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MIT residence leaders get facts on alcohol effects, legal liability

Administration, Campus Police and legal staff answered a plethora of questions relating to alcohol use at MIT posed by student residence supervisors at a Monday evening gathering in Burton Conner's Porter Dining Room.

"Alcohol is an important part of all our lives, of the world we live in, and whether you drink or not, it's vital to know about it," said Dr. William Kettyle, associate director of MIT Medical, addressing 60 residence team members, housemasters, graduate resident tutors (GRTs), house managers, graduate coordinators and sorority house directors.

The evening's presentations began with a skit by UpFront, the MedLINKS drama troupe, entitled "Alcohol Poisoning -- Past, Present and Future," which prompted discussion of the changing attitudes toward alcohol on campus, based on an increasing awareness of the dangers. Tracy Desovich, health educator at MIT Medical, guided exchanges exploring the range of student attitudes, myths, misconceptions and efforts to be responsible.

Dr. Kettyle conveyed a wealth of medical and physiological information with humor. For example, many people at the session did not know that alcohol suppresses the enzyme which controls urination. Together with ingestion of a large volume of liquid when drinking beer, "that results in a major commitment to the commode," he said. "Overurination, causing depletion of body fluids, is the source of the hangover the next day."

Dr. Kettyle also noted that the very strong, unpalatable odor of alcohol at room temperature is a natural defense against overconsumption and is the reason alcohol is often imbibed cold. Circumventing this defense by drinking through a funnel or an ice slide is dangerous.

Gradual and repeated exposure to alcohol over time increases the liver's ability to metabolize it, he added. That's why alcoholics can consume so much before getting drunk and why the novice is in particular danger of getting alcohol poisoning from an amount that seems small to experienced drinkers.

Participants also pressed Campus Police Chief Anne Glavin with many questions about what would happen if they called for an ambulance when the person drinking was underage. She assured them that obtaining prompt medical care for the student was top priority.

She added, however, that the Campus Police are sworn law enforcement officers and, depending on the circumstances, they will investigate, possibly leading to action by the Dean's Office. Chief Glavin made it clear that underage students who drink and those over 21 who provide them with alcohol are taking a risk of disciplinary action. That should never prevent calling for help when needed, though, because the consequences of not getting medical care could be tragic.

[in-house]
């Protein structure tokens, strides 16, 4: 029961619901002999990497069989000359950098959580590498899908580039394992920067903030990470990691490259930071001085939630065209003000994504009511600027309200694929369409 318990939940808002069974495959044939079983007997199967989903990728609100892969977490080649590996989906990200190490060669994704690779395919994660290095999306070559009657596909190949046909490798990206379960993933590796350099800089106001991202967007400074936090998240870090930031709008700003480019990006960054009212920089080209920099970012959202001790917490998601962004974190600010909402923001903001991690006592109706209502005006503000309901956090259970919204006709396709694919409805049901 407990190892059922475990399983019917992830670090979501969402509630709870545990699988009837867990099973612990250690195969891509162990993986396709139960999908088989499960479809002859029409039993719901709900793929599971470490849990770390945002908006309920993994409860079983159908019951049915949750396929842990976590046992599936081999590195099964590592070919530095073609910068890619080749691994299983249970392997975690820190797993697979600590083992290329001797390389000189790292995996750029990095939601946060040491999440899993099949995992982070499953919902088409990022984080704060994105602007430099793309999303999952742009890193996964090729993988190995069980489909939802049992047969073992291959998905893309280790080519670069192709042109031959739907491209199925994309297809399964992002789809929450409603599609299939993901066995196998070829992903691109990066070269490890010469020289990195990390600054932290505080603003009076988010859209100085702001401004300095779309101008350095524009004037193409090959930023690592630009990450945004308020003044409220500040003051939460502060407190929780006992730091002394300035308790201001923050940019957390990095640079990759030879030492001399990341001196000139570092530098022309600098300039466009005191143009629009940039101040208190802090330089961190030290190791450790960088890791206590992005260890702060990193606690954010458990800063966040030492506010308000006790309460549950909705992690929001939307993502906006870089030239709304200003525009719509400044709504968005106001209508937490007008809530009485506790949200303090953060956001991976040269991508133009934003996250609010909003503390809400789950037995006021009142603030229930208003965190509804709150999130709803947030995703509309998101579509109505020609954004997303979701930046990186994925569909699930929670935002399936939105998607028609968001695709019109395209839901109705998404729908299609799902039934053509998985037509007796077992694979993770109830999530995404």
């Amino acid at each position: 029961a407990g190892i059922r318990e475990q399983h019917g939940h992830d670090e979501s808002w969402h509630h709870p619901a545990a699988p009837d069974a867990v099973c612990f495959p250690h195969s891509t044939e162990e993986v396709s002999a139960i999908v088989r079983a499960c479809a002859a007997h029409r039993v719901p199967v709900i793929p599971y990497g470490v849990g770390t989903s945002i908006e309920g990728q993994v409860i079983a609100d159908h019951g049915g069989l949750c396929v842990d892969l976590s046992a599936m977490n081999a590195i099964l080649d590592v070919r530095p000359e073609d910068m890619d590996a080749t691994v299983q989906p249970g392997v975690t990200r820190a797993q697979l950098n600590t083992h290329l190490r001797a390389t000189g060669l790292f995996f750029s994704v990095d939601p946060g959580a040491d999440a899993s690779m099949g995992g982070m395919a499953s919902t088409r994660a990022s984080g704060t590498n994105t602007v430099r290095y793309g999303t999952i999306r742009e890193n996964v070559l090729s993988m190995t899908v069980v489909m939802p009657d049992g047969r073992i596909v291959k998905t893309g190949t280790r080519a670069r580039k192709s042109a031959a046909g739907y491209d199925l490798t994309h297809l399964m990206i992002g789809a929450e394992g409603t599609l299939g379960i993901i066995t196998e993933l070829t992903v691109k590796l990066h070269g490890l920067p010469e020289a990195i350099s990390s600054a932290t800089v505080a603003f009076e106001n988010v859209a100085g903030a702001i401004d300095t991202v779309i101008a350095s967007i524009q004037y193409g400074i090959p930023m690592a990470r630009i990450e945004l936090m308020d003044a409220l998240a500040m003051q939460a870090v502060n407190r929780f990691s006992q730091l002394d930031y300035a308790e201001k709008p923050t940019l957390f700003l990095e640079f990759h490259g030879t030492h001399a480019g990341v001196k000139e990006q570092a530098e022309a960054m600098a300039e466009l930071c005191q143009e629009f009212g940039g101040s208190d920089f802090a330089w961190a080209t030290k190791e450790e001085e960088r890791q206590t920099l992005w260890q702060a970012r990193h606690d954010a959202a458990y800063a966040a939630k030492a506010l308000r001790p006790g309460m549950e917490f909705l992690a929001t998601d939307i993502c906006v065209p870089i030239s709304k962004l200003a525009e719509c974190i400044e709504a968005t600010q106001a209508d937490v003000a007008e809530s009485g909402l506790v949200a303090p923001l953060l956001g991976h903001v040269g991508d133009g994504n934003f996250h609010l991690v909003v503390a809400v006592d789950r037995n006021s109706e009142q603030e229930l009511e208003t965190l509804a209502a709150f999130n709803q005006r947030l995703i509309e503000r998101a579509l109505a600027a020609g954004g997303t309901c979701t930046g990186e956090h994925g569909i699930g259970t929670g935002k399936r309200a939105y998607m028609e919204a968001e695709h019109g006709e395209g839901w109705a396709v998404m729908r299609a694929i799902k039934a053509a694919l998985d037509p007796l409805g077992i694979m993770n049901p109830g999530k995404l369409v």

Thomas Henneberry, director of Insurance and Legal Affairs, echoed the advice to call for help when needed. He said GRTs and others should not worry about legal liability if they are doing their jobs responsibly. All that is expected of them is to use their common sense.

"You are not cops, and have no obligation to investigate for possible violations of law," he said.

Any residence team member who tries to look out for students, even if harm occurs, will be doing his or her job, and if a claim is made against that person, MIT will provide the defense. The only exception would be if the person committed a crime, such as providing alcohol to someone under 21, in which case MIT would not defend the claim, Mr. Henneberry said.

Margaret Bates, dean of student life, said MIT's expectation is that GRTs will develop strong relationships with their students, making meaningful education about alcohol and prevention of problems possible.

"What encourages me is that the public spotlight on alcohol use at MIT gives us the opportunity to address fundamental questions of what we want our community to look like," she said.

A version of this article appeared in MIT Tech Talk on January 14, 1998.

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